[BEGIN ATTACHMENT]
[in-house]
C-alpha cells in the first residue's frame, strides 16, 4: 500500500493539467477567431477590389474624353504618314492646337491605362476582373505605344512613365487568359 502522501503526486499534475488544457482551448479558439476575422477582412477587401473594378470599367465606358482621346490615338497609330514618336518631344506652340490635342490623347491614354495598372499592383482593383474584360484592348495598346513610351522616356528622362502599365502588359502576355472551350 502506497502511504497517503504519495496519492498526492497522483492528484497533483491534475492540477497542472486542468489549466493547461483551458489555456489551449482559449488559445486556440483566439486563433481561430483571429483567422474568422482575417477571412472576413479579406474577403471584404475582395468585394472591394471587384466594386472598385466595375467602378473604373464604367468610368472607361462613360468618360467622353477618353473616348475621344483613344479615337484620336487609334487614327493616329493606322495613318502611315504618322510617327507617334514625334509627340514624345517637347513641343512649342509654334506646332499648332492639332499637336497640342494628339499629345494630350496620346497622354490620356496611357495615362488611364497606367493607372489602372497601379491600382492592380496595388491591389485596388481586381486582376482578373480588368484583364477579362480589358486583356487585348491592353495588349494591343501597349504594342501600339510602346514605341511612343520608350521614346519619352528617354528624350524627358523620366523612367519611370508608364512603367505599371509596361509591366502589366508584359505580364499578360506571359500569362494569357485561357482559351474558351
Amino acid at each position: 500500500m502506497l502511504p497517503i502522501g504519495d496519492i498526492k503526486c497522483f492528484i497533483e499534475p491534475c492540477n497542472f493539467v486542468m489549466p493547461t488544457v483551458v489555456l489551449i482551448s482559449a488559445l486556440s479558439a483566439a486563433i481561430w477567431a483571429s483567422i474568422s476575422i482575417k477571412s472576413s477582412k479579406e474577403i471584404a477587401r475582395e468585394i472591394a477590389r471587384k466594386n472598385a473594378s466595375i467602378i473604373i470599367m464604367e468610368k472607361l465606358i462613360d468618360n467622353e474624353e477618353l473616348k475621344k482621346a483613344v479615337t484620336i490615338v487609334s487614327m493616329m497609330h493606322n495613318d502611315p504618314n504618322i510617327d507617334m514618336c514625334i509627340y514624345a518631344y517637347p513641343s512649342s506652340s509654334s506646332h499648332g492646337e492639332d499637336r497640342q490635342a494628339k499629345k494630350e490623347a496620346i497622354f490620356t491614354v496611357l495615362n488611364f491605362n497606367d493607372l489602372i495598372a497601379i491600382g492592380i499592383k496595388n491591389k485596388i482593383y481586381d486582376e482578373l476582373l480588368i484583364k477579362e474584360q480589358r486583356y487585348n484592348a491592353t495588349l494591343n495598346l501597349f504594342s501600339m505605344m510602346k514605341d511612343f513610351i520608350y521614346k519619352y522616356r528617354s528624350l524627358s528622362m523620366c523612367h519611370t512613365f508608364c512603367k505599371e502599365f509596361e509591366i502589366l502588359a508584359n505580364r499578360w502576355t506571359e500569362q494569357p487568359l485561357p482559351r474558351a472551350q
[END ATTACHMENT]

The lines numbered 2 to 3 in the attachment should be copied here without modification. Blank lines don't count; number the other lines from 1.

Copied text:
C-alpha cells in the first residue's frame, strides 16, 4: 500500500493539467477567431477590389474624353504618314492646337491605362476582373505605344512613365487568359 502522501503526486499534475488544457482551448479558439476575422477582412477587401473594378470599367465606358482621346490615338497609330514618336518631344506652340490635342490623347491614354495598372499592383482593383474584360484592348495598346513610351522616356528622362502599365502588359502576355472551350 502506497502511504497517503504519495496519492498526492497522483492528484497533483491534475492540477497542472486542468489549466493547461483551458489555456489551449482559449488559445486556440483566439486563433481561430483571429483567422474568422482575417477571412472576413479579406474577403471584404475582395468585394472591394471587384466594386472598385466595375467602378473604373464604367468610368472607361462613360468618360467622353477618353473616348475621344483613344479615337484620336487609334487614327493616329493606322495613318502611315504618322510617327507617334514625334509627340514624345517637347513641343512649342509654334506646332499648332492639332499637336497640342494628339499629345494630350496620346497622354490620356496611357495615362488611364497606367493607372489602372497601379491600382492592380496595388491591389485596388481586381486582376482578373480588368484583364477579362480589358486583356487585348491592353495588349494591343501597349504594342501600339510602346514605341511612343520608350521614346519619352528617354528624350524627358523620366523612367519611370508608364512603367505599371509596361509591366502589366508584359505580364499578360506571359500569362494569357485561357482559351474558351
Amino acid at each position: 500500500m502506497l502511504p497517503i502522501g504519495d496519492i498526492k503526486c497522483f492528484i497533483e499534475p491534475c492540477n497542472f493539467v486542468m489549466p493547461t488544457v483551458v489555456l489551449i482551448s482559449a488559445l486556440s479558439a483566439a486563433i481561430w477567431a483571429s483567422i474568422s476575422i482575417k477571412s472576413s477582412k479579406e474577403i471584404a477587401r475582395e468585394i472591394a477590389r471587384k466594386n472598385a473594378s466595375i467602378i473604373i470599367m464604367e468610368k472607361l465606358i462613360d468618360n467622353e474624353e477618353l473616348k475621344k482621346a483613344v479615337t484620336i490615338v487609334s487614327m493616329m497609330h493606322n495613318d502611315p504618314n504618322i510617327d507617334m514618336c514625334i509627340y514624345a518631344y517637347p513641343s512649342s506652340s509654334s506646332h499648332g492646337e492639332d499637336r497640342q490635342a494628339k499629345k494630350e490623347a496620346i497622354f490620356t491614354v496611357l495615362n488611364f491605362n497606367d493607372l489602372i495598372a497601379i491600382g492592380i499592383k496595388n491591389k485596388i482593383y481586381d486582376e482578373l476582373l480588368i484583364k477579362e474584360q480589358r486583356y487585348n484592348a491592353t495588349l494591343n495598346l501597349f504594342s501600339m505605344m510602346k514605341d511612343f513610351i520608350y521614346k519619352y522616356r528617354s528624350l524627358s528622362m523620366c523612367h519611370t512613365f508608364c512603367k505599371e502599365f509596361e509591366i502589366l502588359a508584359n505580364r499578360w502576355t506571359e500569362q494569357p487568359l485561357p482559351r474558351a472551350q